Almost all of Ms. Riggs’s characters are derived from real people. “If you go through my books, you’ll find out that most of them are people we know on the Vineyard,” she said. “I kill off everybody I’m mad at.”

She self-published the new novel this year through Cleaveland House Books, named for the historic bed and breakfast where her family has lived for eight generations.

Her small upstairs study is lined with books of the trade: Detectionary, Forensics for Dummies, Deadly Doses: A Writer’s Guide to Poisons. It also includes a collection of poetry by her mother, Dionis Coffin Riggs, and other books that Ms. Riggs has self-published over the years. Arrows and Snakeskin, a young adult novel by her father, Sidney N. Riggs, is used as a textbook at Westchester Community College in New York.

Propped up in a field near the house is a large wooden boat, a reminder of the years Ms. Riggs lived on the water. As a child, she dreamed of living on a houseboat, or in a train caboose. “And a caboose was sort of out of the question,” she said. “But a boat was imminently feasible.”

What drew her to that life was the freedom of it, she said. “The freedom and the fact that if you felt like doing it, you could just let go the lines and take off. Living on a small houseboat also required living simply. “If you bought something, you had to get rid of something of equal size,” she said. “It was an absolutely wonderful life.”

As a licensed captain in Washington, D.C., she led tours on the Potomac River. She later bought a trawler so she “could really go places” and would travel down to Chesapeake Bay. “I guess I have the salt water in my veins, because my forebears were seafarers,” she said.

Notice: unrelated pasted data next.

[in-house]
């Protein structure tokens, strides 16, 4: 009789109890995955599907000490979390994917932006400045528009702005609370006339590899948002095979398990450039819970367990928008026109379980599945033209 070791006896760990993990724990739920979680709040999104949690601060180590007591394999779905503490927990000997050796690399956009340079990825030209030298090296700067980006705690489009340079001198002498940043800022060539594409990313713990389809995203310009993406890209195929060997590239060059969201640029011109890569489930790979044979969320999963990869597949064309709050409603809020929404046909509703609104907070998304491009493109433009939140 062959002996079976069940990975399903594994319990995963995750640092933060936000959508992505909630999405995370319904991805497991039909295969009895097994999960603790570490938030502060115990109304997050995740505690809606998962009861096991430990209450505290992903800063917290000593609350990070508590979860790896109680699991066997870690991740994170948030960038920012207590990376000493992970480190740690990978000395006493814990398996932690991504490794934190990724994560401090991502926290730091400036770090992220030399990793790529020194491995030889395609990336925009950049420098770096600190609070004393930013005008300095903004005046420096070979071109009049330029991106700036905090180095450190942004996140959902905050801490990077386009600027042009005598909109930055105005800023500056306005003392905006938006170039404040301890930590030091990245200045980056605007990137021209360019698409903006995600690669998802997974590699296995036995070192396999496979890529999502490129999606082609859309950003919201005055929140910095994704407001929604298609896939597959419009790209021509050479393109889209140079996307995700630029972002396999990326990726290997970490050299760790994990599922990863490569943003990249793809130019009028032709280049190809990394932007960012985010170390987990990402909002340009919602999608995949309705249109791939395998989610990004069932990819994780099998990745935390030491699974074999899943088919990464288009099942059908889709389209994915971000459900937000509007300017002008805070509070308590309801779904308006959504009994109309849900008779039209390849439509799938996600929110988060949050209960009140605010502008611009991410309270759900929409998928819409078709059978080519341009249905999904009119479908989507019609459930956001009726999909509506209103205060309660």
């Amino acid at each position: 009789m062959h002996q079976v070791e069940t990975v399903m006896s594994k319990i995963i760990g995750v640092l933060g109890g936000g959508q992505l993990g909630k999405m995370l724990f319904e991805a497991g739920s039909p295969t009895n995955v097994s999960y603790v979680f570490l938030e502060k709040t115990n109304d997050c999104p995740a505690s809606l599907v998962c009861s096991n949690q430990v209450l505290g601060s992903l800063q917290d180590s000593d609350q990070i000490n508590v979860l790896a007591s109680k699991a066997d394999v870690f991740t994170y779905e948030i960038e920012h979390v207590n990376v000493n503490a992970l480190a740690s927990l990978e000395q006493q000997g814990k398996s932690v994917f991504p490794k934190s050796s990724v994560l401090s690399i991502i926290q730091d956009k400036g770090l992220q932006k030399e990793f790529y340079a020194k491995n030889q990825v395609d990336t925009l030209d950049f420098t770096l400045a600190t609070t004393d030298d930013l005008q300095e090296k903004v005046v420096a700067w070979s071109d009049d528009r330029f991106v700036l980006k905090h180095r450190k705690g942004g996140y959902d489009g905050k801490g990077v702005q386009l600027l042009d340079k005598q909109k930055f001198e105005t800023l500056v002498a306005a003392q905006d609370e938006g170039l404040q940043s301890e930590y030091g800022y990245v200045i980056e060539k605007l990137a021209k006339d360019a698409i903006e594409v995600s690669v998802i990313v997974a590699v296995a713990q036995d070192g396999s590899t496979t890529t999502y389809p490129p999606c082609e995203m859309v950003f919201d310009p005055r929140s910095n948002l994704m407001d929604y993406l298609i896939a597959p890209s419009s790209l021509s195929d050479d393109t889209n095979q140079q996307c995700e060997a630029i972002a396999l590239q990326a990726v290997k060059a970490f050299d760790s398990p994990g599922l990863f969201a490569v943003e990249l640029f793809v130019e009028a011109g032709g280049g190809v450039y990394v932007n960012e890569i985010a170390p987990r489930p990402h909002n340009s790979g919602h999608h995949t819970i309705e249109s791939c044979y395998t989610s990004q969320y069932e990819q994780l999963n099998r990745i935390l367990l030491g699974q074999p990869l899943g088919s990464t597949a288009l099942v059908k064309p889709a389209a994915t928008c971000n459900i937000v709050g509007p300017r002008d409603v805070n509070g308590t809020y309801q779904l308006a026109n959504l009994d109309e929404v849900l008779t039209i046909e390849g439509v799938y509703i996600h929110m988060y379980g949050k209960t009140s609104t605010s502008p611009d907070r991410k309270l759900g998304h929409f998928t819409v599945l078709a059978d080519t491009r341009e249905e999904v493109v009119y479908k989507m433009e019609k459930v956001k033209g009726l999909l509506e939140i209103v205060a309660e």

Back in the family home, she recently started a new phase of life.

She married her second husband, Howard Attebery, a microbiologist and retired forensic photographer, about a year and a half ago. The couple is now putting the finishing touches on a book chronicling their relationship, which was rekindled after more than 60 years through letters and emails sent across the country.

“We were corresponding two or three times a day and sending photographs to each other and you could see this relationship building,” Ms. Riggs said. “Until finally we were really getting quite intimate and still hadn’t seen each other. So we put together a book describing the courtship.”

Murder on C-Dock is the first book where Ms. Riggs has used her hyphenated name — Cynthia Riggs-Attebery. She said the idea was to help distinguish the two series while allowing all of her books to stand together at libraries and bookstores. She will still use her maiden name for the Martha’s Vineyard Mysteries series.

She plans to start the next Percie Lee Butler novel in the near future. Some aspects of Percie Lee’s life, such as her relationship to her daughter and her love of running, were impractical to work into the earlier manuscript, so she hopes to bring them out in future novels, which will also be set in the D.C. area. “Running through the Washington area she can then comment on the scenery,” Ms. Riggs said. “Because the Washington scenery is really quite beautiful.”